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Evolutionary Reinforcement Learning for Sample-Efficient Multiagent Coordination
Somdeb Majumdar · Shauharda Khadka · Santiago Miret · Stephen Mcaleer · Kagan Tumer

Tue Jul 14 09:00 AM -- 09:45 AM & Tue Jul 14 08:00 PM -- 08:45 PM (PDT) @ None #None

Many cooperative multiagent reinforcement learning environments provide agents with a sparse team-based reward, as well as a dense agent-specific reward that incentivizes learning basic skills. Training policies solely on the team-based reward is often difficult due to its sparsity. Also, relying solely on the agent-specific reward is sub-optimal because it usually does not capture the team coordination objective. A common approach is to use reward shaping to construct a proxy reward by combining the individual rewards. However, this requires manual tuning for each environment. We introduce Multiagent Evolutionary Reinforcement Learning (MERL), a split-level training platform that handles the two objectives separately through two optimization processes. An evolutionary algorithm maximizes the sparse team-based objective through neuroevolution on a population of teams. Concurrently, a gradient-based optimizer trains policies to only maximize the dense agent-specific rewards. The gradient-based policies are periodically added to the evolutionary population as a way of information transfer between the two optimization processes. This enables the evolutionary algorithm to use skills learned via the agent-specific rewards toward optimizing the global objective. Results demonstrate that MERL significantly outperforms state-of-the-art methods, such as MADDPG, on a number of difficult coordination benchmarks.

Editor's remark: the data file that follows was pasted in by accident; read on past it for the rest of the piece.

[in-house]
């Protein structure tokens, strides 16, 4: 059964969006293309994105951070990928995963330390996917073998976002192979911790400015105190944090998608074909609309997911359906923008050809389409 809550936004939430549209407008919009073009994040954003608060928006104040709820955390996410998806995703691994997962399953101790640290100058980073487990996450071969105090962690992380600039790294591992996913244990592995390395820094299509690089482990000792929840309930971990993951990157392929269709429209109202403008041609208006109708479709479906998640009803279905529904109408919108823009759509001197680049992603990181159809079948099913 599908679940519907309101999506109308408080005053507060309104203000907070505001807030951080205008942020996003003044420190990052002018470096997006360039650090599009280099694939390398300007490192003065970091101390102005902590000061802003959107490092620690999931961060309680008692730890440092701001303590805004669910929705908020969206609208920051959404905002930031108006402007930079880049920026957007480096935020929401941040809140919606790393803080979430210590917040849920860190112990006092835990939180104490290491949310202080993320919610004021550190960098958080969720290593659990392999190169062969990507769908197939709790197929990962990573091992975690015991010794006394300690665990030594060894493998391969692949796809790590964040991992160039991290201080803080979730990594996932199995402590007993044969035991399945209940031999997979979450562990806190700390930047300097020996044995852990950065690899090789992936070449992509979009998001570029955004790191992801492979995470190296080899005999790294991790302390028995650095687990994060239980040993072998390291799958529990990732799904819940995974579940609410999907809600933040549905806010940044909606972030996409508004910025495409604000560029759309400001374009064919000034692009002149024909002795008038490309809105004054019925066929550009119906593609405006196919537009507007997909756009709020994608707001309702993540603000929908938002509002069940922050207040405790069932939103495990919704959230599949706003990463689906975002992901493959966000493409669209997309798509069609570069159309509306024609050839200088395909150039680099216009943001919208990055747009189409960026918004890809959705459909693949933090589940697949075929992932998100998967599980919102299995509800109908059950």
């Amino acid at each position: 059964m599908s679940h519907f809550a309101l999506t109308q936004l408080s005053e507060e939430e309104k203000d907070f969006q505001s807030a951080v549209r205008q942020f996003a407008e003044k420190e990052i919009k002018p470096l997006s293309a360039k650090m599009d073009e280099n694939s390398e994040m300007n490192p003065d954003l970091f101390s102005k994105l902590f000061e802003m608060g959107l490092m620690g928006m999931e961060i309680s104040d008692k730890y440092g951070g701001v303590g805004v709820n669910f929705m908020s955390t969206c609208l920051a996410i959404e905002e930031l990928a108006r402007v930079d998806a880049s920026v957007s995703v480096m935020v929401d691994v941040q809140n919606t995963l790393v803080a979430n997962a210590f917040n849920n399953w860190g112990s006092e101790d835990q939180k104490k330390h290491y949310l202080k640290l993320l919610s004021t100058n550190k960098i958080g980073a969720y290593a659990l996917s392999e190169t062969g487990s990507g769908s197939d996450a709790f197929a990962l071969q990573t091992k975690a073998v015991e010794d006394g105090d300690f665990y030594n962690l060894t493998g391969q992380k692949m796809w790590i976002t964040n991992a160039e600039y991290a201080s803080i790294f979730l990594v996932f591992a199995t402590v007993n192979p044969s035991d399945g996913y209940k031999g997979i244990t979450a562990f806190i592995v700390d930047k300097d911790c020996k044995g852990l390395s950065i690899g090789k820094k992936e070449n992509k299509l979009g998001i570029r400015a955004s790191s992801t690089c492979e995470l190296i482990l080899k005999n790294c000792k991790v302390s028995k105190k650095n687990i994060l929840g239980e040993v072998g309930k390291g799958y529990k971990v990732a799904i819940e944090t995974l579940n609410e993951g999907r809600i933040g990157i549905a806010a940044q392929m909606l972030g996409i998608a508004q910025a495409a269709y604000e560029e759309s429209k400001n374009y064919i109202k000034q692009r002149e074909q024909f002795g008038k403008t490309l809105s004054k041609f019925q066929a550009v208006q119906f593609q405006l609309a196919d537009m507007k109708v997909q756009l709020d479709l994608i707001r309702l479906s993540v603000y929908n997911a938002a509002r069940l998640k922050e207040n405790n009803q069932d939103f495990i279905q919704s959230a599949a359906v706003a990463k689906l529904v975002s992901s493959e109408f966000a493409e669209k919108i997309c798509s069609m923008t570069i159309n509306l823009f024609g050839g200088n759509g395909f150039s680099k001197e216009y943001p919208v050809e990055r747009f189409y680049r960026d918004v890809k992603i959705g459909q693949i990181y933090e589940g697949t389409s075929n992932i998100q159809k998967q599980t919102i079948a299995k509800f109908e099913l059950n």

Author Information

Somdeb Majumdar (Intel Labs)
Shauharda Khadka (Intel Labs)
Santiago Miret (Intel Labs)
Stephen Mcaleer (UC Irvine)
Kagan Tumer (Oregon State University US)

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